So, what do I want out of my next laptop and what must it include?
Microsoft Small Business Server 2008
With Microsoft Small Business Server 2008, Microsoft has added big business functionality to an affordable SME tool.
- Most affordable SBS yet
- Purchase price not as low as Linux
With the release of Small Business Server 2008, Microsoft shows signs of understanding that small businesses have a wider range of server options than ever before. For most small companies, SBS 2008 will provide the basic functions necessary for the business in a package that is easy to set up and administer, and that integrates readily with Microsoft Windows Vista and XP clients. The purchase price won't be as low as Linux, but the polish and ease of use are both high, and the single-user CAL makes SBS 2008 the most affordable SBS yet. Microsoft has been listening — and this time, it shows.
A small business is not necessarily a simple business. That rather basic lesson has taken much of the computer industry far too many years to learn.
Successful software as a service (SaaS) vendors have realised that small businesses need the same sort of functions and support that large enterprises get — just in smaller quantities. Clearly Microsoft has come to the same realisation with the release of Small Business Server 2008.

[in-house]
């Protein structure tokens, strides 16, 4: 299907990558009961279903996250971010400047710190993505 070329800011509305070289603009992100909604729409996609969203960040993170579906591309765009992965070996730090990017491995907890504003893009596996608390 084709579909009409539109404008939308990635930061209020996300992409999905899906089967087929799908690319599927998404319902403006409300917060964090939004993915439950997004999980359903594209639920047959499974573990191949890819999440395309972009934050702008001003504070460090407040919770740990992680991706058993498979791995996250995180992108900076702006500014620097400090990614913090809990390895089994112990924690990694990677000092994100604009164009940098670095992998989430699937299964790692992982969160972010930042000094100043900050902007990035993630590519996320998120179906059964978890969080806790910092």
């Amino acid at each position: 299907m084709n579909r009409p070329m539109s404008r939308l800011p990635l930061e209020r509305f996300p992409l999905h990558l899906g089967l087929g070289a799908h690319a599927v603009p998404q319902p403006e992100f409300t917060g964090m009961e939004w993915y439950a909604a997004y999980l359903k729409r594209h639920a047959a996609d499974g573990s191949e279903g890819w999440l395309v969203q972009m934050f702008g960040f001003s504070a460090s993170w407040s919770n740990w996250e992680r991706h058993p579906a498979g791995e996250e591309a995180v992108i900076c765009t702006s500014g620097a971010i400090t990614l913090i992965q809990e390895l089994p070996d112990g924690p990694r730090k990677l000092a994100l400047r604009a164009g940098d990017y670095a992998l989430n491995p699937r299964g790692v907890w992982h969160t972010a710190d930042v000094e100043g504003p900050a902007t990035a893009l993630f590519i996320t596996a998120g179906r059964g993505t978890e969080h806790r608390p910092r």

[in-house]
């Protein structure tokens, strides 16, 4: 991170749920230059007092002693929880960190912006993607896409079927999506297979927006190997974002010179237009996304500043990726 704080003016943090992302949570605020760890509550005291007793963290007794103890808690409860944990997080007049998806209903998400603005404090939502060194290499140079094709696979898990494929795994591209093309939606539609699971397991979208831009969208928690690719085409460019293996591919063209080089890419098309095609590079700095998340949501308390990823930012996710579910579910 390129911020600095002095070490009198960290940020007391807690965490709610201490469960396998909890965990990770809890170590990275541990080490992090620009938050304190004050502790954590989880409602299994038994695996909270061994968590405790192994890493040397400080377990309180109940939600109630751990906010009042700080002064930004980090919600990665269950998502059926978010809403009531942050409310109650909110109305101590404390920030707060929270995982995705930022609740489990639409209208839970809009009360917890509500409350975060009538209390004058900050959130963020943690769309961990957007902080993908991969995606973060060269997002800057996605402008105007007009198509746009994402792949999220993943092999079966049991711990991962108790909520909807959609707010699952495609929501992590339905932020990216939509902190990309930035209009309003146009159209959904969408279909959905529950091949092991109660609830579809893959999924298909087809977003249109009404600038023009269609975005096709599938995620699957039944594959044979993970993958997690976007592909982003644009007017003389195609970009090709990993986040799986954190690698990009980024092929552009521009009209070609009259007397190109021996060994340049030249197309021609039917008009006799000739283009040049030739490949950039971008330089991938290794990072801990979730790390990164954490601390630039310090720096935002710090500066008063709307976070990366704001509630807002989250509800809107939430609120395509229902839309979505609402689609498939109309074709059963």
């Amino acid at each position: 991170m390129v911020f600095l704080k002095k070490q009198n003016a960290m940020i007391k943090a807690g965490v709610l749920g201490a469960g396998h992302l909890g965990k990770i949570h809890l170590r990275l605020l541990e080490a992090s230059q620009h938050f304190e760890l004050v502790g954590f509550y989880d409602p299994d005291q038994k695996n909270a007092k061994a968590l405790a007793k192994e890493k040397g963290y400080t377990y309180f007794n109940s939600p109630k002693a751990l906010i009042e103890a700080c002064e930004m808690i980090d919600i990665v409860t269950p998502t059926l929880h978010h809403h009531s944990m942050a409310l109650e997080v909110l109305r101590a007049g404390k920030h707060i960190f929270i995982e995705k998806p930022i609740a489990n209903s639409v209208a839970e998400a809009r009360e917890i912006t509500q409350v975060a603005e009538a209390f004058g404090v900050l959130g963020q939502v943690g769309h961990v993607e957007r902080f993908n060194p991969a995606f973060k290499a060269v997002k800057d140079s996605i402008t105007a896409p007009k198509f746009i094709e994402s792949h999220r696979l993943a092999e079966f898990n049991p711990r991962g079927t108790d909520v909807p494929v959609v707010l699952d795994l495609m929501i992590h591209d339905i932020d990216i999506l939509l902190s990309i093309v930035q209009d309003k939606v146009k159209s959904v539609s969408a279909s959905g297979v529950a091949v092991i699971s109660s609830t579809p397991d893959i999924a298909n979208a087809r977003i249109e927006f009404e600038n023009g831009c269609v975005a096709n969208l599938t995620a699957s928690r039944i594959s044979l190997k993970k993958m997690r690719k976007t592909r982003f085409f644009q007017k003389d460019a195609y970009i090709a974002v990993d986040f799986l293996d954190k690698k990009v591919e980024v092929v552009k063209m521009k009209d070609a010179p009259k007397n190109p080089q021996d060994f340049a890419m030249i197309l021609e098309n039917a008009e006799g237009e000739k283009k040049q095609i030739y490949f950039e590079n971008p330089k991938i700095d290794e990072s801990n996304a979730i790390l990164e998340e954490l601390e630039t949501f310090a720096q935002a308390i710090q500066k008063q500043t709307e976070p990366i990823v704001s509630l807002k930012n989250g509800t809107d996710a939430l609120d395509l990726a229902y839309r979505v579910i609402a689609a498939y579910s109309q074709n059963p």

Small Business Server (SBS) is designed to be the only software sitting at the centre of a small-business network. The wealth of functionality includes Windows Server 2008, Exchange Server 2007, Office Live Small Business 2008, Windows SharePoint Services, and Windows Server Update Services. Network and server security are available with SBS, though they're not included in the basic price. You'll get a trial licence for ForeFront and Windows Live OneCare, which extend malware coverage to Exchange and all Windows clients on the network. If you want to continue to use them, though, you'll have to pay for additional on-going licences.
If you opt for Small Business Server Premium, you'll also get SQL Server 2008 configured to run on a separate server. That second server could also function as a Terminal Services server, opening up thin-client and point-of-sale options for many deployments.
Sound expensive? In fact (wonder of wonders), Microsoft has come up with a licensing model that should make it easier for a small businesses in the real world to afford SBS. Microsoft has also made it easy for IT staff - be they internal or contracted - to configure and maintain all SBS functions. Administration of the package is extremely well done.
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